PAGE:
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Friday, 22 July 2011

From Today's Papers - 22 Jul 2011






‘Prahaar’ test-fired successfully

Chandipur (Orissa), July 21 India today successfully test-fired its surface-to-surface quick reaction tactical missile "Prahaar", which has a range of 150 km. Prahaar is capable of carrying different types of warheads and will be operated by the Army as a battlefield support system.  "The test firing was conducted successfully at 8.20 am today. Prahaar with a capability to strike targets at 150 km, comparable to ATACMS missile of the US, fills the vital gap between multi-barrel rockets and medium-range ballistic missiles," DRDO spokesperson Ravi Gupta said.  The missile will be helpful in filling gaps between Pinaka multi-barrel rockets with 40 km range and Prithvi ballistic missiles with ranges between 250 and 350 km.  The uniqueness of the missile with a payload of 200 kg is that "in one salvo, six missiles can be fired at multiple targets in all directions covering the entire azimuth plane".  The missile system developed by the DRDO in less than two years will provide the Army a cost-effective, quick reaction, all-weather, all-terrain, highly-accurate battlefield support tactical system.  The 7.3-m-long missile with a 420 mm diameter weighs 1,280 kg and goes to a height of 35 km before striking its target at 150 km in 4 minutes and 10 seconds.  "The missile equipped with state-of-the-art high-accuracy navigation, guidance and electro-mechanical actuation system with latest on board computer achieved terminal accuracy of less than 10 m," he said.  Prahaar is capable of being launched from the road mobile system, which can carry six missiles at a time and can be fired in salvo mode. During the test, the flight path of the missile was tracked and monitored by various radar systems and electro-optical systems located along the coast of Orissa.  An Indian Naval ship located near target point in Bay of Bengal witnessed the final event. The missile was developed by DRDO scientists with support from the Indian industry and quality assurance agency MSQAA. — PTI  Prahaar test-fired  n Prahaar is a  nsurface-to-surface quick-reaction tactical missile n The 7.3-m-long missile has a range of 150 km n Is capable of carrying different types of warheads  n The uniqueness of the missile with a payload of 200 kg is that in one salvo, six missiles can be fired at multiple targets in all directions  n It is capable of being launched from the road mobile system n Report on page 2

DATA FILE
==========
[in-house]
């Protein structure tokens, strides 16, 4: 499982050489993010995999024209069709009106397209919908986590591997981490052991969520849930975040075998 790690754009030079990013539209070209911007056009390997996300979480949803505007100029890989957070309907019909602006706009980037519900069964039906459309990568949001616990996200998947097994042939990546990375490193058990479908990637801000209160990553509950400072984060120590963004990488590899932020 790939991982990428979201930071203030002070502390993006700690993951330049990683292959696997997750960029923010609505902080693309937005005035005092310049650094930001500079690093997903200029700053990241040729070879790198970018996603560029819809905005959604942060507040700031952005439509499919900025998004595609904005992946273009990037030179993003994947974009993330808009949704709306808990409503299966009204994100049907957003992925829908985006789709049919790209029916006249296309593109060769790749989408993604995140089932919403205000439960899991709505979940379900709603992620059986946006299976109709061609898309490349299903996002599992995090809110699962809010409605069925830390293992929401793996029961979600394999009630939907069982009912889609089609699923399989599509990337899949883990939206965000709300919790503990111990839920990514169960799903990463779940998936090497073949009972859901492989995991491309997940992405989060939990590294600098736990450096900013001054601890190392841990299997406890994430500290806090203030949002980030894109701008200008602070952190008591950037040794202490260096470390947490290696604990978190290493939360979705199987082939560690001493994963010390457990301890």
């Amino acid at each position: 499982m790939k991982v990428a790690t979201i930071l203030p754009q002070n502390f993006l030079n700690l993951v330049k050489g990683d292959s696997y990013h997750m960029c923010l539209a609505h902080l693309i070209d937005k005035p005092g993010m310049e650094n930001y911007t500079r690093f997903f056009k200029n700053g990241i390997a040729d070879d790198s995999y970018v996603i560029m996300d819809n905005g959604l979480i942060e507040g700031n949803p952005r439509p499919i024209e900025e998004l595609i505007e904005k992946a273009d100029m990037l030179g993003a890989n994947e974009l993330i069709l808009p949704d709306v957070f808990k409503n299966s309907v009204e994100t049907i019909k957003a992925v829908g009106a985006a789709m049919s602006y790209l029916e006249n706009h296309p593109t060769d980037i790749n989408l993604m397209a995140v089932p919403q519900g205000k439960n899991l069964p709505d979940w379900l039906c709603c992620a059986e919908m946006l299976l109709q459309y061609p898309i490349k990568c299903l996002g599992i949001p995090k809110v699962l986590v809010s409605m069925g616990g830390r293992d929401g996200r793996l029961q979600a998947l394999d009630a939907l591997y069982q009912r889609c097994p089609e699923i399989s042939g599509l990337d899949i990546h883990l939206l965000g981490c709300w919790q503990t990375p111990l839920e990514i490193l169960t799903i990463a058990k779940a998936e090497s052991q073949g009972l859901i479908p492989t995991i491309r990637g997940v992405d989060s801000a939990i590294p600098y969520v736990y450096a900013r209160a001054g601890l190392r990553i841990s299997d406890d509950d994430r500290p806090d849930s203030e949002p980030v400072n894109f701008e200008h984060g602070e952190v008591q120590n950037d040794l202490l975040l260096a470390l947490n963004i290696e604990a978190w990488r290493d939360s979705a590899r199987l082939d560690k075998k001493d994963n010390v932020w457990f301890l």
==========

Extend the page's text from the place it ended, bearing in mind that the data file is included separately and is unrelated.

Pakistan’s K obsession Fai’s arrest shows alarming dimensions

Legally speaking, Syed Ghulam Nabi Fai, head of the Washington-based Kashmiri American Council, has been arrested on a charge of hiding Pakistan’s “involvement behind his efforts to influence the US government’s position on Kashmir”.   This means that had he disclosed to the US authorities the purpose behind his activities, he could have continued doing what he did with liberal funding from Pakistan’s ISI.  But is it really true that the US authorities did not know who he was? After all, Fai, who has been taken in custody along with Zaheer Ahmad, his close associate and a Pakistani-origin US citizen, had been working for a long time as an undeclared “ambassador” for the Pakistan government as well as Kashmiri separatists. He would financially contribute to the election funds of many US politicians and organised international conferences on Kashmir. It is unbelievable that his funding sources were hidden from the American intelligence networks.  His arrest has come at a time when the US has started tightening the screws on Pakistan to force it to toe American line on the Af-Pak situation. There is also need to make Pakistan abandon its policy of using terrorism for achieving geopolitical objectives like grabbing India’s Jammu and Kashmir and gaining strategic depth in Afghanistan. This policy of Pakistan has been mainly responsible for the prospering of many terrorist outfits based in that country. These outfits have been misusing the Quranic concept of jihad to help Pakistan in realising its unrealistic ambitions.  But Fai of the Kashmiri American Council functioned under the garb of promoting the cause of peace between India and Pakistan. His platform fitted well with his scheme of things because Kashmir has been the main source of trouble involving the two South Asian neighbours. The Fai case also exposes Pakistan’s Kashmir obsession despite the fact that this single factor has been the cause for most of the troubles Islamabad is faced with today. Pakistan has been spending billions of rupees on the three Kashmiri centres in the West — in Washington DC, London and Brussels — besides the funds it provides to the outfits within Pakistan. The Kashmir factor has contributed immensely to Pakistan reaching the stage of becoming a failed state. Will Islamabad ever learn?